Democrats want to expand Medicaid and to do so with a blank check, an open ended federal expense. Under the ACA federal funds will ultimately pay for 90% of the expansion under Obamacare. The states choosing to expand eligibility pay the other 10% plus, of course, their normal share of Medicaid before Obamacare.
If costs become a burden, reducing the fees paid to providers or some forms of rationing of care (the Oregon plan) will likely be employed possibly further lowering the quality of care received by beneficiaries.
Republicans want a defined contribution approach (used by some large employers for their retirees) by using block grants to the states where the increase in those grants may not equal the actual health care inflation. The goal is to limit the financial exposure to the federal budget.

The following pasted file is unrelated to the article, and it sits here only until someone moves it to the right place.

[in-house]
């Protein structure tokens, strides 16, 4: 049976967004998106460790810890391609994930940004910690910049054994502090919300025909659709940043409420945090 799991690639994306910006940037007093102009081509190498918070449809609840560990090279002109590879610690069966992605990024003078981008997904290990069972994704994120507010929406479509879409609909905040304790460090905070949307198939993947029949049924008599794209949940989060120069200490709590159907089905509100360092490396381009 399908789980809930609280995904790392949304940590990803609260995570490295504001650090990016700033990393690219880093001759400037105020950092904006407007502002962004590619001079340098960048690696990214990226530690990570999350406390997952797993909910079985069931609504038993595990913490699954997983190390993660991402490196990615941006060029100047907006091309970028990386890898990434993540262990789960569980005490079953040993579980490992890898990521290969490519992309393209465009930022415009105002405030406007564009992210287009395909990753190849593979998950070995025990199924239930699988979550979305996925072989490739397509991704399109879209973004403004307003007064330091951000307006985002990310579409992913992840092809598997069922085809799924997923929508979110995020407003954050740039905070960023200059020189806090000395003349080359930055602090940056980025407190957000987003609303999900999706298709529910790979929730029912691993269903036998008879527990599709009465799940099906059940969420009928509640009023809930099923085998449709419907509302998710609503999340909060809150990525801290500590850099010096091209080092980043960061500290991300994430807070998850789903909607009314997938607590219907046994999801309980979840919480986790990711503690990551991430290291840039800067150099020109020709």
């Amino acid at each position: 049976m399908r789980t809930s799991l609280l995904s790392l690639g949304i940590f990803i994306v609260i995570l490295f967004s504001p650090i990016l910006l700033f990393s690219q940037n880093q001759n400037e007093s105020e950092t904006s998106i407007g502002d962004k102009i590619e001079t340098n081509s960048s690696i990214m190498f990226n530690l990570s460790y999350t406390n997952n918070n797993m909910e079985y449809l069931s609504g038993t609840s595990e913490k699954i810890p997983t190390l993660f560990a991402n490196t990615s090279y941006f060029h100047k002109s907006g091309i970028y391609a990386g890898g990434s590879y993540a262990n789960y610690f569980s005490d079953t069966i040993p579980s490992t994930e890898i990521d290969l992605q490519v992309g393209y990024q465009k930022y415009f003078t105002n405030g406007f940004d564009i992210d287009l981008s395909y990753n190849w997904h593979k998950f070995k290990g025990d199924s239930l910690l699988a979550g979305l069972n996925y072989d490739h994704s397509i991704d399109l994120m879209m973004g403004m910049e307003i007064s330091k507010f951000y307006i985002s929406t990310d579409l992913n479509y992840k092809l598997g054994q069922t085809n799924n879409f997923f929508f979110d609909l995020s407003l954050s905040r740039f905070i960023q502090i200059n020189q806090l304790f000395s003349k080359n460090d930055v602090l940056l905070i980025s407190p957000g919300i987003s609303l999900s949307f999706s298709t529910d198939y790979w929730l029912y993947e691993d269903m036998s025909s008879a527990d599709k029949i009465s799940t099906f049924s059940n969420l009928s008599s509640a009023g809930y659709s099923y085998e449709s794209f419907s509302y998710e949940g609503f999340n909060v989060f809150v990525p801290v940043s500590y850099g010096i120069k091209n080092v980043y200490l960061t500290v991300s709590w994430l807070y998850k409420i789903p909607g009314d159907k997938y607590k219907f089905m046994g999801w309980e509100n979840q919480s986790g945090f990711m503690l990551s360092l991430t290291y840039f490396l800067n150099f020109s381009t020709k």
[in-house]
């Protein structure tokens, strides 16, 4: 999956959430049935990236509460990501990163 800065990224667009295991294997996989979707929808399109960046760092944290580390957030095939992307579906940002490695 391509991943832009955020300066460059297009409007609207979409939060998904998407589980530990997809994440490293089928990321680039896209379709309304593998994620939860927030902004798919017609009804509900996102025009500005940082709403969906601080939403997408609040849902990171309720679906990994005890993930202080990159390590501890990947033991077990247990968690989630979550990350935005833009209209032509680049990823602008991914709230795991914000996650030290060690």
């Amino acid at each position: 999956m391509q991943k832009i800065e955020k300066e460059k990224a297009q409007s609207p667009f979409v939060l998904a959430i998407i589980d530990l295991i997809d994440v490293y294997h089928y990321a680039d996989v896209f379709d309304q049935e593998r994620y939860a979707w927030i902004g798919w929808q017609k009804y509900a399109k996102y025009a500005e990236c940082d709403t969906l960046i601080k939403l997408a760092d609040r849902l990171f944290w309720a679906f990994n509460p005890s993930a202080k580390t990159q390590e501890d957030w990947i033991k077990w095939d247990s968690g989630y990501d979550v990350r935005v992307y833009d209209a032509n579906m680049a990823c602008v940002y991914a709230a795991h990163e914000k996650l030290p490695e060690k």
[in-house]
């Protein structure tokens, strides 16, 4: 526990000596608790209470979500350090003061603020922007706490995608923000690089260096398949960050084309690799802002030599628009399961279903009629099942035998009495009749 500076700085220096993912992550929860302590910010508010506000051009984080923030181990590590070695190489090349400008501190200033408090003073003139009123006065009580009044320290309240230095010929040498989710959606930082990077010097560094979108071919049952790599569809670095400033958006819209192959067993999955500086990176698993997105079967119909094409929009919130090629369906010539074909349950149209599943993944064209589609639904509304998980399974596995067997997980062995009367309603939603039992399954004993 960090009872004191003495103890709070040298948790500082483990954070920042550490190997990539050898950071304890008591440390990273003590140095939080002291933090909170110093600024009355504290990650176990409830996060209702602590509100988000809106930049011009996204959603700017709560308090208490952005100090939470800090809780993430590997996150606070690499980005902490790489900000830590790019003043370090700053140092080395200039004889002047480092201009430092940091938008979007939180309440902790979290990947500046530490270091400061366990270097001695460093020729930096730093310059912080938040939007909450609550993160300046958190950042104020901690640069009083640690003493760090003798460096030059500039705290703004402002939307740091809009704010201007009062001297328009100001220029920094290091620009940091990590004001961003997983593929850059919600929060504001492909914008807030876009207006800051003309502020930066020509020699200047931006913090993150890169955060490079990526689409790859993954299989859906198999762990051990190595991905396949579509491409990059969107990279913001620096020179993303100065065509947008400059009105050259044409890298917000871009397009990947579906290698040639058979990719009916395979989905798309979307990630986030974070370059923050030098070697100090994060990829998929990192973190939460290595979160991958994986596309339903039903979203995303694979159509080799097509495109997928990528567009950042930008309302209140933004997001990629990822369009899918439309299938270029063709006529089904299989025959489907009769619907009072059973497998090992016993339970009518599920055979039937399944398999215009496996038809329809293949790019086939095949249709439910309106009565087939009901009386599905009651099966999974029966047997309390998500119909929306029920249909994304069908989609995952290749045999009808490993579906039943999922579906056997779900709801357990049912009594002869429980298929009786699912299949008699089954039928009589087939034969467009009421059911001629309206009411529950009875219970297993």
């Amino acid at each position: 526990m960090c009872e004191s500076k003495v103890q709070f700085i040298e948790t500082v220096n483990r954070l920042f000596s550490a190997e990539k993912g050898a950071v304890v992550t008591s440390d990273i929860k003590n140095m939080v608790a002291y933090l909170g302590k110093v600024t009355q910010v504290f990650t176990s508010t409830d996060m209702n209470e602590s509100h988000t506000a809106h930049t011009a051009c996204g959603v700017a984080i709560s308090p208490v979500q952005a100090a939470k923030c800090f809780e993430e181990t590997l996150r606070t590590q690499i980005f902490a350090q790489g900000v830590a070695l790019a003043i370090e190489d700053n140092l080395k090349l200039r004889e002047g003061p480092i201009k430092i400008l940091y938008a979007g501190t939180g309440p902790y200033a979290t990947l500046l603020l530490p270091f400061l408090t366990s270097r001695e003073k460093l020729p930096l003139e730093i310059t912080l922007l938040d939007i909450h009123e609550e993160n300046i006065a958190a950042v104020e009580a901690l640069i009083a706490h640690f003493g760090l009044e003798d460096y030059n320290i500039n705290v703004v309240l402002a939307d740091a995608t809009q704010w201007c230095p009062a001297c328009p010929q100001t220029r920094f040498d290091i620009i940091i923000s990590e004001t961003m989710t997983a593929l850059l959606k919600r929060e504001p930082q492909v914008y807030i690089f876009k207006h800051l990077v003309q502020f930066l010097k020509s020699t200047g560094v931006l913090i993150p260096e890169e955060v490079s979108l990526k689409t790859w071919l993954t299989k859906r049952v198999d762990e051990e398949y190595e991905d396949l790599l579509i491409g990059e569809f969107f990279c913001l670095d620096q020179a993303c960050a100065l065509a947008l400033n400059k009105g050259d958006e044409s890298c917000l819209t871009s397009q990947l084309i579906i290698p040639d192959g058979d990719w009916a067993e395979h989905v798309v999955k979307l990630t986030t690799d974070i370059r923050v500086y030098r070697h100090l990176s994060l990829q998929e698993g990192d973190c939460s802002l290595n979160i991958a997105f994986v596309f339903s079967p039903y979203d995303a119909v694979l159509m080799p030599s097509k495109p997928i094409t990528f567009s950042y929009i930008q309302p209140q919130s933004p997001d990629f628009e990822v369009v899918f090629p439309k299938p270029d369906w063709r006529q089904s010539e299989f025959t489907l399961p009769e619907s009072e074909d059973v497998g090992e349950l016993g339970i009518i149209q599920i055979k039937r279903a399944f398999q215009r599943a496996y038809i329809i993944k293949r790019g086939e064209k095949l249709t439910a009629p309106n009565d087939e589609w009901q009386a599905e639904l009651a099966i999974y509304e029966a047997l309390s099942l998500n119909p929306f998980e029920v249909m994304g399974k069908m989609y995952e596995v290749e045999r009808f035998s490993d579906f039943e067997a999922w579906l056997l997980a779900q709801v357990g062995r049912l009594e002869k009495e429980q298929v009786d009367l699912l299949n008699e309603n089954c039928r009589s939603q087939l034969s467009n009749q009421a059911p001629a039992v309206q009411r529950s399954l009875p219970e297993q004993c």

As you can see, saving money is all about cost shifting in some way.
In both cases we are ultimately likely to get to the same point unless we accept that the growing cost of Medicaid should not be limited in any manner. The problem for the states is the drain on their budgets and/or a growing burden on state taxpayers and the possibility of reducing other state services.
If you want more details here are some good links.